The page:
The Middleburgh post. (Middleburgh, Snyder Co., Pa.) 1883-1916, March 29, 1900, Image 1

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    Robert Hardy'sSeven Days" will begin in the Post Next Week.
Editor and Proprietor.
A Week's News Dished up in
Small Quantities Visitors in
Town During the Past
Week-Other News
of Interest.
"Robert Hardy (Sewn Days" will
lcgin in the Post next week.
Miss Lillian Stctler lias returned
from her visit to Waphingtonville.
A new National hank is leing
established at lleedsville, Mifflin
The Lutheran church of this place
sent 121.66 to India for the famine
Mrs. Win. C. Snyder, Absalom
Snyder a;id Marie Crouseare among
the siek.
Rev. Henry Fortner has been ap
pointed Kistor of the M. K. chinch
of Selinsgrove.
Twelve freight ears and an en
gine were wrecked at Selinsgrove
Sunday morning.
You can have your horses clip
ped at $1.60 each by oalling on A.
W, Aurand, Middleburg, I'a.
Moses P. Arnold, Esq., of Tort
Treverton has been granted an in
crease of pensiou from 16 to 8.
Mrs. Philip Zong of Milton, for
merly of this place, is visiting at the
home of Henry Beaver iuSwiueford.
Wanted. Good veal calves will
lie bought at highest market prices.
3t. North 3rd St., Ijewisburg, Pa.
Mrs. Jacob Cramer of Franklin
township and Mrs. Barbara Yoder
have been quite sick during the past
If you will change your Post of
fice address this spring write us at
once, (iive the OLD as well as the
new address.
Foil SALK. A new butcher wa
gon, one of the latest styles, will be
sold cheap. Impure of A. W. Bow
ersox, Middleburg, Pa. tl.
Geo. Nelson App and his mother
if Monroe township spent Sunday
with Mrs. Barbara Yoder and fam
ily in this borough.
A teachers' normal school will
open in Middleburg Monday, April
JlJrd. For particulars, address A.
V.Killian, Middleburgh, Pa. tf.
The town council has awarded ihe
contract to James BowerSOX for lay
ing a flag lione walk across the Flats
from the Bridge to the Bowes' lot
lor 283.05.
"Robert Hardy'sSeven Days" will
U'igin next week. We paid a high
prios for it and the Post is the only
paper in Snyder County that dares
publish it.
"The Post editor should observe
that large men don't hunt up small
print shops," says the Selinsgrove
limrx, neither do large print shops
hunt up small men, says the Mid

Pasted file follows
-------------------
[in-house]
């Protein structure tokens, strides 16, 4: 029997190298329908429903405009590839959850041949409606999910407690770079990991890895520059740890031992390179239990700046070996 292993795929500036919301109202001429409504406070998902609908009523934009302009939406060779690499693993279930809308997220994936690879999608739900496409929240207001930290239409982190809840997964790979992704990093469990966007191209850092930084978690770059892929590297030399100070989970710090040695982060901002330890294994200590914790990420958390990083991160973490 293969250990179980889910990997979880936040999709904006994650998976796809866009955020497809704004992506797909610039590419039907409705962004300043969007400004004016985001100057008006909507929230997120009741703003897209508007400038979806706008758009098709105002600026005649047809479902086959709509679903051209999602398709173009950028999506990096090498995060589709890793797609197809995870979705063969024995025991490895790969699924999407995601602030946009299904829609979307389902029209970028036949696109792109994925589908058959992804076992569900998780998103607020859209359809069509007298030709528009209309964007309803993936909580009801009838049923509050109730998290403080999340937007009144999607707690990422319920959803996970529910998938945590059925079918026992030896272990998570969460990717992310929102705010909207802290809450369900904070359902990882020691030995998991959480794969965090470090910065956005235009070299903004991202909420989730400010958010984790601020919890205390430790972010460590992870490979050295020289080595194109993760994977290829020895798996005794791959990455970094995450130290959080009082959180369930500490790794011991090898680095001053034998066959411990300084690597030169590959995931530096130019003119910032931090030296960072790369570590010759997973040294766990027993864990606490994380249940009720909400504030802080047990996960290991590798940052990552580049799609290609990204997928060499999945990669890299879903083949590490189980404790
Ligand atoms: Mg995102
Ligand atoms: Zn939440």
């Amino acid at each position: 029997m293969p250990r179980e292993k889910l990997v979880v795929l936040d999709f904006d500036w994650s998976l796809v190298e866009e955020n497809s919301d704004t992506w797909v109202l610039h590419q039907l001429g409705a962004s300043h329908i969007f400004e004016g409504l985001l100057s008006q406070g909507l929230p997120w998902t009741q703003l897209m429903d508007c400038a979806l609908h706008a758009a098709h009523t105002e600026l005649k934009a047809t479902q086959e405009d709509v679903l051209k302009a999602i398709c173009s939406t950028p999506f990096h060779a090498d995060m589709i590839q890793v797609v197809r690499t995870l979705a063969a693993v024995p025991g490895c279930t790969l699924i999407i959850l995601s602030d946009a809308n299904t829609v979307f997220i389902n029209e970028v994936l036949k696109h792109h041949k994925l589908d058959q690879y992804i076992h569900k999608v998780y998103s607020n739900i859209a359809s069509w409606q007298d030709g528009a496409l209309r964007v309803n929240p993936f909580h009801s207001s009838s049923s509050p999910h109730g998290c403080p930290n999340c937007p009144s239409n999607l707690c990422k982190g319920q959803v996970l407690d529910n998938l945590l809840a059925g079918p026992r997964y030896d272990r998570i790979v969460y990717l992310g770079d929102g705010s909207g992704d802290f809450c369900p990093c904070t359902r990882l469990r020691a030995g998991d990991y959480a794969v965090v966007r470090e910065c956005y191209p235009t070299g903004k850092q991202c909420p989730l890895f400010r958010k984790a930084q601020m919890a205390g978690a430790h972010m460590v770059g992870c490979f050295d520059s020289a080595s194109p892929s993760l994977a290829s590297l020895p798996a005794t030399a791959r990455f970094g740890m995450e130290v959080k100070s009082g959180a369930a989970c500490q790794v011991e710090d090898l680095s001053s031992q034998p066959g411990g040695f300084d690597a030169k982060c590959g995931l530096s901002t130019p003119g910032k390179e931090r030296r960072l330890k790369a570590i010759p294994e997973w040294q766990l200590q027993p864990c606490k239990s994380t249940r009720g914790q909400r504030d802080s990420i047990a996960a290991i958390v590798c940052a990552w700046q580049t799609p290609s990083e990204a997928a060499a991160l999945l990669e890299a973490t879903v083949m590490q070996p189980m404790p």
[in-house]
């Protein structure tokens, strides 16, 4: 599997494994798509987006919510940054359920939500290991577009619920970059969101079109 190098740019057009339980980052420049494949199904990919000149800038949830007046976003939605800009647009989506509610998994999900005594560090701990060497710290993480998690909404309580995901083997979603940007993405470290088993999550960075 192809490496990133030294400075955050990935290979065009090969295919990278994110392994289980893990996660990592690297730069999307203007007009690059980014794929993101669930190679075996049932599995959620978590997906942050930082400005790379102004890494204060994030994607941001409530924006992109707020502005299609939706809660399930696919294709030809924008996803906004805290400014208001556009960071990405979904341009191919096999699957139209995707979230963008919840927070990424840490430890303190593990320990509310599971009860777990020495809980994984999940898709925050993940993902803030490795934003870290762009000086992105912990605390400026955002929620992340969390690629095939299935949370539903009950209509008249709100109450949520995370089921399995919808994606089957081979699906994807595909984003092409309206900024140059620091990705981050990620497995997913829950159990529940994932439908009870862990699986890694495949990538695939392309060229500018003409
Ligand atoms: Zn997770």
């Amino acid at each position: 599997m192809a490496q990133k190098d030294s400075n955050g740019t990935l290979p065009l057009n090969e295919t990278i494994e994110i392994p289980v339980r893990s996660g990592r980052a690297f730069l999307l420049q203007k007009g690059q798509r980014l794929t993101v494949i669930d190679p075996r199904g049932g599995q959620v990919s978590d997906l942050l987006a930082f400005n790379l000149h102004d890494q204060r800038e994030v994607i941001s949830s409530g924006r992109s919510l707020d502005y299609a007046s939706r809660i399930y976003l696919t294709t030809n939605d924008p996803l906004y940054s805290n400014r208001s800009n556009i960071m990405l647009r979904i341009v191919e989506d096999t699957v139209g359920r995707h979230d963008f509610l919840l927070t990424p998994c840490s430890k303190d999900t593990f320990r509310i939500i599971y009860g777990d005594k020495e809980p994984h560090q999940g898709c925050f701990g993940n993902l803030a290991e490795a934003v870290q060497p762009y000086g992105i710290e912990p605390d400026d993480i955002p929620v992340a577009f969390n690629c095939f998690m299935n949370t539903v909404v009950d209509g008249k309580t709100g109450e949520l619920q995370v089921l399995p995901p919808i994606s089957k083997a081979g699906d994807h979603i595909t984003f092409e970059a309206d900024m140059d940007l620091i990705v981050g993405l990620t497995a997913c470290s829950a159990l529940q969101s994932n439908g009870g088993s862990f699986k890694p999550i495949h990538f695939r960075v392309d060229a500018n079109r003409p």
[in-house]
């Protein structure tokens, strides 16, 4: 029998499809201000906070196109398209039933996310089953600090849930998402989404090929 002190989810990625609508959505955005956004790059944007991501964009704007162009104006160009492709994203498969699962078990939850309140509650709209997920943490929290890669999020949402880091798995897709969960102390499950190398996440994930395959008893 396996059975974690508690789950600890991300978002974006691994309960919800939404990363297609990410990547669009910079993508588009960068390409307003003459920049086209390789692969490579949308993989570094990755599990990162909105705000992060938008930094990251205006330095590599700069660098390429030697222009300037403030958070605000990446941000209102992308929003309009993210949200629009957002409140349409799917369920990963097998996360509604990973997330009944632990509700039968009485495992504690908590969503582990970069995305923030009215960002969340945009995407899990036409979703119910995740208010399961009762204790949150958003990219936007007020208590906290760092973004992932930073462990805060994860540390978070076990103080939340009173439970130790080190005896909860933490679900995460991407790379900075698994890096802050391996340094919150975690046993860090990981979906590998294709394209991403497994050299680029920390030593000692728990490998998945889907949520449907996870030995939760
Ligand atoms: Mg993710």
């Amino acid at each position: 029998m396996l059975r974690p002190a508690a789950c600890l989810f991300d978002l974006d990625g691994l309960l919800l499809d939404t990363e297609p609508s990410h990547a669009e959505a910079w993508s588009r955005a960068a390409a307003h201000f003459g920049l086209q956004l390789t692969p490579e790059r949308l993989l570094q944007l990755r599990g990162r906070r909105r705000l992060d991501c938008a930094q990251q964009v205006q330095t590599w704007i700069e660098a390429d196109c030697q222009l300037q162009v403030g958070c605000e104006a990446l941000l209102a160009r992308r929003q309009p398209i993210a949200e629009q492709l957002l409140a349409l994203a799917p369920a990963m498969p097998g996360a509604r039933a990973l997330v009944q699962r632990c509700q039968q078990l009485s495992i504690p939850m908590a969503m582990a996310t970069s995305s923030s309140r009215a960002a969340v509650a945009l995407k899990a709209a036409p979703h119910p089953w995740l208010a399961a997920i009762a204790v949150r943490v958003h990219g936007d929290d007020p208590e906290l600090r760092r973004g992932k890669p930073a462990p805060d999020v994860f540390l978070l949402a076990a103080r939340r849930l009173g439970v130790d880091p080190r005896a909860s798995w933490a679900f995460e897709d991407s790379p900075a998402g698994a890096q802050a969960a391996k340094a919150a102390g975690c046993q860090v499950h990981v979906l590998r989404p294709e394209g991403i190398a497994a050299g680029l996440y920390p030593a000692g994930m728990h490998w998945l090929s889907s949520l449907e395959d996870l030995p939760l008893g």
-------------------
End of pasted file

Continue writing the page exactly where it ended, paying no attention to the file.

dleburg Post.
Swart, and (iraybill ofler Boys'
sulfa, 0 to 12 years, worth $2..r0, at
SI. 00; Men's pants, worth $2.7")
and $2.00 will lie sold for $1.75
and $1.50. They have other m
gains too numerous to mention here.
"Robert Hardy's Seven Days"
written by Rev. Chas. M. Sheldon
will begin iu the Post next week.
It is as tascinatingas "InHisSteps."
Do not miss it. The Powt has
bought the exclusive use of the
If you want your hair cut with
out steps or a nice easy shave and a
refreshing shampoo, go to A. E.
Soles, in the bank building one door
east of the Post Office, in room with
the drag store. A clean towel to
. i . i . . .
A. H. Moyer, the Kis&imec mer
chant, is the proud father of a young
ten pounder. Isaac Stimeling is on
the happy list tot) with a young son.
Swart, and (iraybill are selling
Indies' shoes marked down from
I3.2S to 11.50: from $2.50to$1.25;
Men's shoes, reduced from $3.00 to
Many are Sick.
The following persons are report-
Taken by Mistake.
Last Saturday an overcoat was
ed ill and under the care of Dr. Her-, token by mistake at the Washington
man and others in our immediate House. The person who received
neighborhood: jit, will please notify Carbon Seebold
FRANKLIN TWP. A M M LKBURO. ibis place and he . an secure the
u v i, II..;.., i i, m,c .To. ! return of his own coat, with all the
Should Wealth Have a Limitation?
cob Eisenhower, Mrs. Jacob Cramer,
Child f Wm. Hoffman, Mrs. John j
Hummd ami child, Mrs. Jesse Bu
ffer, Element Musser, Chas. Bilgerl
i .;,, m;ii..- Mm Ran. We arc in the market tor all tonus